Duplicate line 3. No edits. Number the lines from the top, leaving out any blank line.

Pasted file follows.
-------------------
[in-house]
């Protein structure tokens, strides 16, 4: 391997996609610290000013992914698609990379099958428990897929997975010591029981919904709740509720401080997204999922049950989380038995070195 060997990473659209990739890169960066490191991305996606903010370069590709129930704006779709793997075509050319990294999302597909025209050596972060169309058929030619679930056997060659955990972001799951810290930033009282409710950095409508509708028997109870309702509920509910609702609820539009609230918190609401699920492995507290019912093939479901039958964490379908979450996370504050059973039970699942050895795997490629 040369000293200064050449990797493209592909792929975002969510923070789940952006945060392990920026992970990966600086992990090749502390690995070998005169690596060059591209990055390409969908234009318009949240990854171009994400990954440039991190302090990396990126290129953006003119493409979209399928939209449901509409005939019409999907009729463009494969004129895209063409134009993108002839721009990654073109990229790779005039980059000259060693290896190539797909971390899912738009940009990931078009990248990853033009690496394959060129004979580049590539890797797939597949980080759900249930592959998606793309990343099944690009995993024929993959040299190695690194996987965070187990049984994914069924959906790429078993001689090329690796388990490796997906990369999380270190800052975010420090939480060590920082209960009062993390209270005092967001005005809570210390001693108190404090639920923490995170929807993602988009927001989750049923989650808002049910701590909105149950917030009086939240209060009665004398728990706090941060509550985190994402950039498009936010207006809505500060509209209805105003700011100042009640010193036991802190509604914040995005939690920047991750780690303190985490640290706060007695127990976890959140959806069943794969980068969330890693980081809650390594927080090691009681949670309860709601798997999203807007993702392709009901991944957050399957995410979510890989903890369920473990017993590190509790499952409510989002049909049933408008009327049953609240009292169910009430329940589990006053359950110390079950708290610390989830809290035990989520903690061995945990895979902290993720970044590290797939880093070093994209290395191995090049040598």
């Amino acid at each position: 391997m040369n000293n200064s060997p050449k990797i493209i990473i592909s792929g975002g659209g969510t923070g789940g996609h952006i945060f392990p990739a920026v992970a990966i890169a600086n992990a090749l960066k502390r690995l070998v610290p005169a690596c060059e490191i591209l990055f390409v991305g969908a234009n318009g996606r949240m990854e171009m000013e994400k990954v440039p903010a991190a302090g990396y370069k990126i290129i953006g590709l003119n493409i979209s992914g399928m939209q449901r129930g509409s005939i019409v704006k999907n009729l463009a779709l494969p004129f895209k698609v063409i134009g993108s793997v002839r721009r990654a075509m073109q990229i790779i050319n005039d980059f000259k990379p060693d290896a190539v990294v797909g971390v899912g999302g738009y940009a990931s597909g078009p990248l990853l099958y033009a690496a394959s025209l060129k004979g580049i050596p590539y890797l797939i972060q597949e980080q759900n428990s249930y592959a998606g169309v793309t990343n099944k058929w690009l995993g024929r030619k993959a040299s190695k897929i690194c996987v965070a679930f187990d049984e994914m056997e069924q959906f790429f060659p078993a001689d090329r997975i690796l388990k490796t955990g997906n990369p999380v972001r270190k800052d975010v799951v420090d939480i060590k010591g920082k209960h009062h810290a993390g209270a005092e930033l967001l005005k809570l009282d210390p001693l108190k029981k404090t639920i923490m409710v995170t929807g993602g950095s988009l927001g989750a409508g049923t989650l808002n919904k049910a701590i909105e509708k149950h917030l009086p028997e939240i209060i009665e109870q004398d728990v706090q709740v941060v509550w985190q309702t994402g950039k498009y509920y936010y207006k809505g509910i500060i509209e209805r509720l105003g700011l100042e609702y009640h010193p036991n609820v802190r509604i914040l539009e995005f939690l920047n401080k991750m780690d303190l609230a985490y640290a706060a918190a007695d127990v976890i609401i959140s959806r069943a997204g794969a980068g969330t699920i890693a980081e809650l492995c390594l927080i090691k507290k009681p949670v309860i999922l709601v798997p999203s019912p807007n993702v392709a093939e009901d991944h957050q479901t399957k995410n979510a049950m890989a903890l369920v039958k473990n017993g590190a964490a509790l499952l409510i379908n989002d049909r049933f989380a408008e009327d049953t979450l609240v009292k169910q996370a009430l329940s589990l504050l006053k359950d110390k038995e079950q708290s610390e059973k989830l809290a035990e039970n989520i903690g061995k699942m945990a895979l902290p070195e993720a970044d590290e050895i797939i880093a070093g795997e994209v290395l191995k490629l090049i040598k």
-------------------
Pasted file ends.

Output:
């Amino acid at each position: 391997m040369n000293n200064s060997p050449k990797i493209i990473i592909s792929g975002g659209g969510t923070g789940g996609h952006i945060f392990p990739a920026v992970a990966i890169a600086n992990a090749l960066k502390r690995l070998v610290p005169a690596c060059e490191i591209l990055f390409v991305g969908a234009n318009g996606r949240m990854e171009m000013e994400k990954v440039p903010a991190a302090g990396y370069k990126i290129i953006g590709l003119n493409i979209s992914g399928m939209q449901r129930g509409s005939i019409v704006k999907n009729l463009a779709l494969p004129f895209k698609v063409i134009g993108s793997v002839r721009r990654a075509m073109q990229i790779i050319n005039d980059f000259k990379p060693d290896a190539v990294v797909g971390v899912g999302g738009y940009a990931s597909g078009p990248l990853l099958y033009a690496a394959s025209l060129k004979g580049i050596p590539y890797l797939i972060q597949e980080q759900n428990s249930y592959a998606g169309v793309t990343n099944k058929w690009l995993g024929r030619k993959a040299s190695k897929i690194c996987v965070a679930f187990d049984e994914m056997e069924q959906f790429f060659p078993a001689d090329r997975i690796l388990k490796t955990g997906n990369p999380v972001r270190k800052d975010v799951v420090d939480i060590k010591g920082k209960h009062h810290a993390g209270a005092e930033l967001l005005k809570l009282d210390p001693l108190k029981k404090t639920i923490m409710v995170t929807g993602g950095s988009l927001g989750a409508g049923t989650l808002n919904k049910a701590i909105e509708k149950h917030l009086p028997e939240i209060i009665e109870q004398d728990v706090q709740v941060v509550w985190q309702t994402g950039k498009y509920y936010y207006k809505g509910i500060i509209e209805r509720l105003g700011l100042e609702y009640h010193p036991n609820v802190r509604i914040l539009e995005f939690l920047n401080k991750m780690d303190l609230a985490y640290a706060a918190a007695d127990v976890i609401i959140s959806r069943a997204g794969a980068g969330t699920i890693a980081e809650l492995c390594l927080i090691k507290k009681p949670v309860i999922l709601v798997p999203s019912p807007n993702v392709a093939e009901d991944h957050q479901t399957k995410n979510a049950m890989a903890l369920v039958k473990n017993g590190a964490a509790l499952l409510i379908n989002d049909r049933f989380a408008e009327d049953t979450l609240v009292k169910q996370a009430l329940s589990l504050l006053k359950d110390k038995e079950q708290s610390e059973k989830l809290a035990e039970n989520i903690g061995k699942m945990a895979l902290p070195e993720a970044d590290e050895i797939i880093a070093g795997e994209v290395l191995k490629l090049i040598k």